“Our first step was to share our electronic health record with the psychologists on campus. This is helpful when a variety of clinicians on campus have helped a student either collectively at one time or over the years in different capacities,” says Gibney. “Information sharing between clinicians gives a clear picture of the student's history and documents therapy and treatments in one place.”
Further, the G. Emmett Cardinal Carter Library at King's University College partnered with Student Services to promote mental health and academic success, offering all Western students the opportunity to try a Muse, as of September 2017, and SAD lamps, as of February 2016. The Student Development Centre similarly offers Muse therapy and other treatments to aid in training relaxing one's mind using EEGs.
“The Muse headband works with the Muse app to help people meditate," says Samantha Murrey, information services assistant for stacks maintenance and circulation. "The app has guided meditation sessions and works with the headband to give brainwave feedback. The SAD lamps work to fight Seasonal Affective Disorder by replicating the beneficial effects of natural sunlight.”
Student Health Services has adapted to meet the increase of mental health needs on campus. Within the past year, SHS has increased the number of social workers, psychiatrists and family doctors.
In November 2017, Western announced they would move forward with their $20 million plans to convert Thames Hall into a centralized location for all health services as the new Wellness Centre, cited to open in 2021.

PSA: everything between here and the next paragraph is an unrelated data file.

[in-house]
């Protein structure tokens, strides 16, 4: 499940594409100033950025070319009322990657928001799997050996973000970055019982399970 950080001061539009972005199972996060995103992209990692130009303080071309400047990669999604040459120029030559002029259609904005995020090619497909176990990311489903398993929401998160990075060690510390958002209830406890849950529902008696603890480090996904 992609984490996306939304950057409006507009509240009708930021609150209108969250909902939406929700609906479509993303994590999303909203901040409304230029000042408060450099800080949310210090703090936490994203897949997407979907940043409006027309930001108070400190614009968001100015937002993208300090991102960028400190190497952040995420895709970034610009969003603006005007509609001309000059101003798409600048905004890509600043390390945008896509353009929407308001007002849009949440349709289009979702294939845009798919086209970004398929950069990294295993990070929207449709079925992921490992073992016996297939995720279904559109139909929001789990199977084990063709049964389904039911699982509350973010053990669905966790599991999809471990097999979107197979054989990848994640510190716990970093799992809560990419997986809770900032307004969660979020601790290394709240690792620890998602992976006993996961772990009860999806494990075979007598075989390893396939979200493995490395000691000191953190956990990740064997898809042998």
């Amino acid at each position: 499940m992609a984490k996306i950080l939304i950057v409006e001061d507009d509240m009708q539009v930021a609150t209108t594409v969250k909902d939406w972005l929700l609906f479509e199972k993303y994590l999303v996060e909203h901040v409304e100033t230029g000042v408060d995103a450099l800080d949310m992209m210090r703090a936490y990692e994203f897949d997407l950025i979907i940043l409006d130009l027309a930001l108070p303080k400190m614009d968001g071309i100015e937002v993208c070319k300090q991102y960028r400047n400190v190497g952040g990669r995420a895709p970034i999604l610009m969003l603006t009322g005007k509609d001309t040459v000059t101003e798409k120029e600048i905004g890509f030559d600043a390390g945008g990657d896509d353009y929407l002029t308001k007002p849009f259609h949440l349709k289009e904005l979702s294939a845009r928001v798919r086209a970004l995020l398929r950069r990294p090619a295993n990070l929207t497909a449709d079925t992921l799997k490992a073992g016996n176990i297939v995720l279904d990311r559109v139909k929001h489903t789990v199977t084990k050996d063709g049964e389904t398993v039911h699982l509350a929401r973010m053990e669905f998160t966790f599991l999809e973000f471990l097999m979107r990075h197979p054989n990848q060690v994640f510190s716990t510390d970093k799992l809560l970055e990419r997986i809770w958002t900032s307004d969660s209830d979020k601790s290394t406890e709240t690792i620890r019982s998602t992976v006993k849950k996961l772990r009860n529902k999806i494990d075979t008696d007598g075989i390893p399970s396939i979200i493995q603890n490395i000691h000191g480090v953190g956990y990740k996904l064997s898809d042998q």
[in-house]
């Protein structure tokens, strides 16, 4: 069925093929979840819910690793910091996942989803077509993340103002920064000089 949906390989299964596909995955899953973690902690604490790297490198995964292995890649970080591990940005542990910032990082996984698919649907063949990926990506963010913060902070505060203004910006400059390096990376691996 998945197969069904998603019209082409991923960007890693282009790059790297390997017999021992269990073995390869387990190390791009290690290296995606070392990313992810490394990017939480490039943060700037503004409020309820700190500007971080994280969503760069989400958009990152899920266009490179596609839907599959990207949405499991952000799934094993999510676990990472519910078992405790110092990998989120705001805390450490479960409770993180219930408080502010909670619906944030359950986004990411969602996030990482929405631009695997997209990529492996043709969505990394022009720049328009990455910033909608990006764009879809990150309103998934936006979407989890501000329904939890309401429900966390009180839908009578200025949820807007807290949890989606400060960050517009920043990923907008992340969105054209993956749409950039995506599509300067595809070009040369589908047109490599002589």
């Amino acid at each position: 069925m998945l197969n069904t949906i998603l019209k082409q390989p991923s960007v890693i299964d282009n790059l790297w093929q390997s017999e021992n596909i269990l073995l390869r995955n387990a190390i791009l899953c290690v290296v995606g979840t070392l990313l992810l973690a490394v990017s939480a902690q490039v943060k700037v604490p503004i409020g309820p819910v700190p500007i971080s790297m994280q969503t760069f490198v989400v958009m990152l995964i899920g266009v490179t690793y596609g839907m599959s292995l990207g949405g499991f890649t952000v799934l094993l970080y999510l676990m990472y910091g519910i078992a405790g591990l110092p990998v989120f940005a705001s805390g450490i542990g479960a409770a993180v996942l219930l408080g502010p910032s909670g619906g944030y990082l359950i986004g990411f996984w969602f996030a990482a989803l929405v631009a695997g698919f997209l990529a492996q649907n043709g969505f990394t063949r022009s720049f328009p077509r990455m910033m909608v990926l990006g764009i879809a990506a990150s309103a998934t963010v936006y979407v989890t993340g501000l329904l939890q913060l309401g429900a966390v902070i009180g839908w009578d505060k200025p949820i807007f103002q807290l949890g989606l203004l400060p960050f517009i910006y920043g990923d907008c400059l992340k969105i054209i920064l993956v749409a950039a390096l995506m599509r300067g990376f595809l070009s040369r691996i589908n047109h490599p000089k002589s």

While some plans have been implemented already, others are in preliminary phases. Active Minds Western, the largest student-run mental health club on campus, represents the mental health concerns of Western students, and they've been advocating for some changes.
In 2018, AMW conducted a student survey that came with a set of recommendations for mental health reform on campus.
The survey found that 75 per cent of nearly 700 participants considered their academics to cause difficulty in managing their emotions.
Students frequently cited their unpredictable exam schedules as a source of stress. The club suggested having exam schedules finalized before course enrolment as a means to mitigate exam anxiety and provide students with a fair opportunity to perform their best.
“If we have all of the exams for a student, for example, clustered within a single three- or four-day period, I think it's time we ask questions,” says Craig. "There are things that have been built into the university system for decades and generations I think are worth examining if we want to create a more humane environment where students can be healthy, learn in a positive, supporting environment and succeed."
Although Western still has a long way to go, mental health resources on campus have been slowly improving over the years.
“If you go back 20 or 30 years, there were next to no supports that existed within universities, and now very few universities do not have mental health supports," says Craig.
“I think there's more we can do — more we have to do — but it's a vastly improved situation from a few years ago."